Results: We reviewed the following therapeutic categories: (i) levothyroxine therapy, (ii) non–levothyroxine-based thyroid hormone therapies, and (iii) use of thyroid hormone analogs. The second category included thyroid extracts, synthetic combination therapy, triiodothyronine therapy, and compounded thyroid hormones.

    Conclusions: We concluded that levothyroxine should remain the standard of care for treating hypothyroidism. We found no consistently strong evidence for the superiority of alternative preparations (e.g., levothyroxine–liothyronine combination therapy, or thyroid extract therapy, or others) over monotherapy with levothyroxine, in improving health outcomes. Some examples of future research needs include the development of superior biomarkers of euthyroidism to supplement thyrotropin measurements, mechanistic research on serum triiodothyronine levels (including effects of age and disease status, relationship with tissue concentrations, as well as potential therapeutic targeting), and long-term outcome clinical trials testing combination therapy or thyroid extracts (including subgroup effects). Additional research is also needed to develop thyroid hormone analogs with a favorable benefit to risk profile.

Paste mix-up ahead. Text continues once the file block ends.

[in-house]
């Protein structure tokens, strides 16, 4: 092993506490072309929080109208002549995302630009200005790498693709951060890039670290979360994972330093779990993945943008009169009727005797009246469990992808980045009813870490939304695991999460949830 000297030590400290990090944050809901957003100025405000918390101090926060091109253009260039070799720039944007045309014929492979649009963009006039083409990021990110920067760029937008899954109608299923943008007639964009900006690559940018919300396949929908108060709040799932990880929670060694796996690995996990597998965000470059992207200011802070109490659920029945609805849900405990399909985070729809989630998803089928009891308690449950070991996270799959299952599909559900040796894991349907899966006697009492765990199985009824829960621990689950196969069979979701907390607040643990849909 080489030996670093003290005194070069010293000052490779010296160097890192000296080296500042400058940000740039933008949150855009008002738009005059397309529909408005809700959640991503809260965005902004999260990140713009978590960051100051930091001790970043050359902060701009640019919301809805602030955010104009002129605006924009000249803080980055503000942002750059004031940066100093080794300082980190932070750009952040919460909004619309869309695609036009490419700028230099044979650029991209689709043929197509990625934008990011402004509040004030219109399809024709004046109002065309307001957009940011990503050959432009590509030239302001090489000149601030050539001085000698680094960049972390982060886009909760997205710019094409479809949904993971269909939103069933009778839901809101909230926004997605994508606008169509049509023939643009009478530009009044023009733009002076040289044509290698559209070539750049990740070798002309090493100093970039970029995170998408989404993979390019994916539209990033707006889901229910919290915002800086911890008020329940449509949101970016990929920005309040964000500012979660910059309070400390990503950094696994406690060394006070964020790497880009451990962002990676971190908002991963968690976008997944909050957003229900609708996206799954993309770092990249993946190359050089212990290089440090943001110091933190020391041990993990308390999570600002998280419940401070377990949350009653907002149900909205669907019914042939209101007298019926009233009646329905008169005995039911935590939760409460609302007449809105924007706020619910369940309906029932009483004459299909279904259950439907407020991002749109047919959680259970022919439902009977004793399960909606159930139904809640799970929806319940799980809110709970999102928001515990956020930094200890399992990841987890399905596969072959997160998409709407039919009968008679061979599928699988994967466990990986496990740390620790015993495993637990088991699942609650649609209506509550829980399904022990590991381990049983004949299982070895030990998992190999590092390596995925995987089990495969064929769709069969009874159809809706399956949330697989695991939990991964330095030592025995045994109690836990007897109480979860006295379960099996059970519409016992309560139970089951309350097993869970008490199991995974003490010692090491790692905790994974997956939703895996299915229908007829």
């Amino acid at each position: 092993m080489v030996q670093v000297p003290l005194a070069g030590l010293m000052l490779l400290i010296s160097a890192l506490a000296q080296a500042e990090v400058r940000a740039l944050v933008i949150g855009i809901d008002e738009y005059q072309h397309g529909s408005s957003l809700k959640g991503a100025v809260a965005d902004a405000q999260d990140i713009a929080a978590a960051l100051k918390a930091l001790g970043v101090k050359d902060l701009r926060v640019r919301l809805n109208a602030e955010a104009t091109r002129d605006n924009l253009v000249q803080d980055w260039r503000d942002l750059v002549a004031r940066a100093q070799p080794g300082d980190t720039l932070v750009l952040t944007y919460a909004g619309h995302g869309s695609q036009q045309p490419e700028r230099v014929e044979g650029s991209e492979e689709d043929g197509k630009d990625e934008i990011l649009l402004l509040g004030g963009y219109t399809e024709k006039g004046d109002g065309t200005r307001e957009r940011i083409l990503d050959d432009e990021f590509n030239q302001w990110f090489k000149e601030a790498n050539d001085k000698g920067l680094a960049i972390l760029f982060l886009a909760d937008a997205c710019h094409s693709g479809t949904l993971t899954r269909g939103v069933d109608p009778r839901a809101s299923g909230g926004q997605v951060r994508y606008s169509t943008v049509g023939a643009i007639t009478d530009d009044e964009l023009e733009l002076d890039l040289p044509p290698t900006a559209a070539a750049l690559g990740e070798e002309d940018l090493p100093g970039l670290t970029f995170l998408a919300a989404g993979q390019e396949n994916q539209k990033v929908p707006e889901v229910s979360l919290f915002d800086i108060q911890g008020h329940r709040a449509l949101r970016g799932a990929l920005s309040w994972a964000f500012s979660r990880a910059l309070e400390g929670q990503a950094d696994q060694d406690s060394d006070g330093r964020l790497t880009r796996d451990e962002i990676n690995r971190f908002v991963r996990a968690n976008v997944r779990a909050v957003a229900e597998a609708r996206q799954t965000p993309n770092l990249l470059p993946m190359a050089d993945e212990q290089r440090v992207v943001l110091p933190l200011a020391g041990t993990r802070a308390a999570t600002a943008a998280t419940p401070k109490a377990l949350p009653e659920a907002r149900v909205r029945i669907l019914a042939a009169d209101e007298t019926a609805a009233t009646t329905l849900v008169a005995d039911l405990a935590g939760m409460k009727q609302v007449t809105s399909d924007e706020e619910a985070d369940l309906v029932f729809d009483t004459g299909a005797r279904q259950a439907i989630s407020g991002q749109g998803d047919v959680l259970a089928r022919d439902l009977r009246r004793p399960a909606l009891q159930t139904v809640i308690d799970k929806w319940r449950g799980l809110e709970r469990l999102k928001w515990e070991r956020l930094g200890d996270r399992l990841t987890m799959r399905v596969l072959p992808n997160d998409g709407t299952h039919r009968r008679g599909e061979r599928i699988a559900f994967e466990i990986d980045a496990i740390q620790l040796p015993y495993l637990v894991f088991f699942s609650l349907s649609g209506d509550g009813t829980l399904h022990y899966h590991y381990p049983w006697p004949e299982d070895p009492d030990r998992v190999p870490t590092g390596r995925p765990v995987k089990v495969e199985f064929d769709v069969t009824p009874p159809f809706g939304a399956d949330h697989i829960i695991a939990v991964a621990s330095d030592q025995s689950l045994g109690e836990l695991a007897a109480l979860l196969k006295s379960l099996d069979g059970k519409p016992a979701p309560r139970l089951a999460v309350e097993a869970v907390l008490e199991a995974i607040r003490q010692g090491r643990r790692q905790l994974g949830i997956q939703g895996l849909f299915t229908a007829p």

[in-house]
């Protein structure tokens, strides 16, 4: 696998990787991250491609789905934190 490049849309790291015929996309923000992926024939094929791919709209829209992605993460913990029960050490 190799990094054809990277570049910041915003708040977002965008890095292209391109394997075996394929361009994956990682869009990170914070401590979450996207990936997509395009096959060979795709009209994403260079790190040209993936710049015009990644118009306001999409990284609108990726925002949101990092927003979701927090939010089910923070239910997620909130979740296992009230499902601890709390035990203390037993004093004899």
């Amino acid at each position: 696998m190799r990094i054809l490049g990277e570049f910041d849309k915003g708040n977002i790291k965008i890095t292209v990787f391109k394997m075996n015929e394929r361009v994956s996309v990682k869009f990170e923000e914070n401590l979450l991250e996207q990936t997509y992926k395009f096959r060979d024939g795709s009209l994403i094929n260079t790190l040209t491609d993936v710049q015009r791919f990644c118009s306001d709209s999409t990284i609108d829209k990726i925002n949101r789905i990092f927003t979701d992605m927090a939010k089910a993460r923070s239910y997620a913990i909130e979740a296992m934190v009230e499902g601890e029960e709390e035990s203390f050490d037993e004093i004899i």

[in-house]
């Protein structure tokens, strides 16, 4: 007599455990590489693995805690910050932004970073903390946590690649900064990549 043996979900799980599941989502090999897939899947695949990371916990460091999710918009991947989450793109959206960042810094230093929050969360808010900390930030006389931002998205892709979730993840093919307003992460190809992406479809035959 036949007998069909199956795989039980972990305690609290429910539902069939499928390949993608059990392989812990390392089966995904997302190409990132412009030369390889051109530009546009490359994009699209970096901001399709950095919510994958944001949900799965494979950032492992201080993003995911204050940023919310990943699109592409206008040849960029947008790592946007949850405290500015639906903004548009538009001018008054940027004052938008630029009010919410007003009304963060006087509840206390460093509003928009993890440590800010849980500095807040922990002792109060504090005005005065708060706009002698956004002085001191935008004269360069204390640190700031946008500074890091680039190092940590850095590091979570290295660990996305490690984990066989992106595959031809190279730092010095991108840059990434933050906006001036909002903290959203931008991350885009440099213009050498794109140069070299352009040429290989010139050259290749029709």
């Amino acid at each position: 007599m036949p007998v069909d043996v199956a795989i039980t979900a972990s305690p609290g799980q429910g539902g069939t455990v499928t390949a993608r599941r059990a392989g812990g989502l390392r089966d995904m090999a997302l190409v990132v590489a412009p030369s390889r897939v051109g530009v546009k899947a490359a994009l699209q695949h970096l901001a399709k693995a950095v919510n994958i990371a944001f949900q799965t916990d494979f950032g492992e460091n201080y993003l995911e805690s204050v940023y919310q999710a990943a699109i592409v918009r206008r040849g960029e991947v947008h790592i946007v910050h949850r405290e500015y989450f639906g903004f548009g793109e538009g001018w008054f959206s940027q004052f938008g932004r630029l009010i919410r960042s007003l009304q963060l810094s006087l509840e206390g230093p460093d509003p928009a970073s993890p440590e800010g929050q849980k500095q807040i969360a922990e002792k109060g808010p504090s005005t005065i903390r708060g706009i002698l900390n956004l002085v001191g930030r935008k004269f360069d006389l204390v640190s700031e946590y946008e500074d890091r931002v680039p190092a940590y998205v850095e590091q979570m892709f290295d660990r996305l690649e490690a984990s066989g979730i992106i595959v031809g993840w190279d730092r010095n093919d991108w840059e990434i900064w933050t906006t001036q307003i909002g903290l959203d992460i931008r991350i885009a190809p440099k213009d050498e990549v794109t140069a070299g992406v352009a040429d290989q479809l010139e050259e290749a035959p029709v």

• Maybe levothyroxine works for the majority of thyroid patients and unfortunately the docs then assume it must work for ALL thyroid patients. Easy to look at a model instead of a PERSON! Forgive us for being different!

  • Does it, though? Does levothyroxine work for the majority of hypothyroid patients? Does anyone ever get back to feeling like they used to before their thyroids started to conk out taking levothyroxine alone?

    I'm not convinced. So many people allow themselves to believe that they don't feel as good because they're getting older, or, if female, that they're menopausal. Or that it's because they're overweight (ha, because of their dodgy thyroids :-s ) and unfit. Or - and increasingly, I think this might apply to me - their thyroids have never been brilliant and so they've grown up having less energy than their peers, so their "normal" isn't really normal at all.

    I don't know. I guess no one does, really.

  • Yes my wife of 50 years has for 45 of them had T4 only, suppressed TSH throughout and no problems and good health e.g. fell walking etc up until a few years ago.. The majority with some working thyroid left can use T4 successfully - these are probably the majority.

  • Well, that's one...

    ;)

    Thanks for replying Diogenes x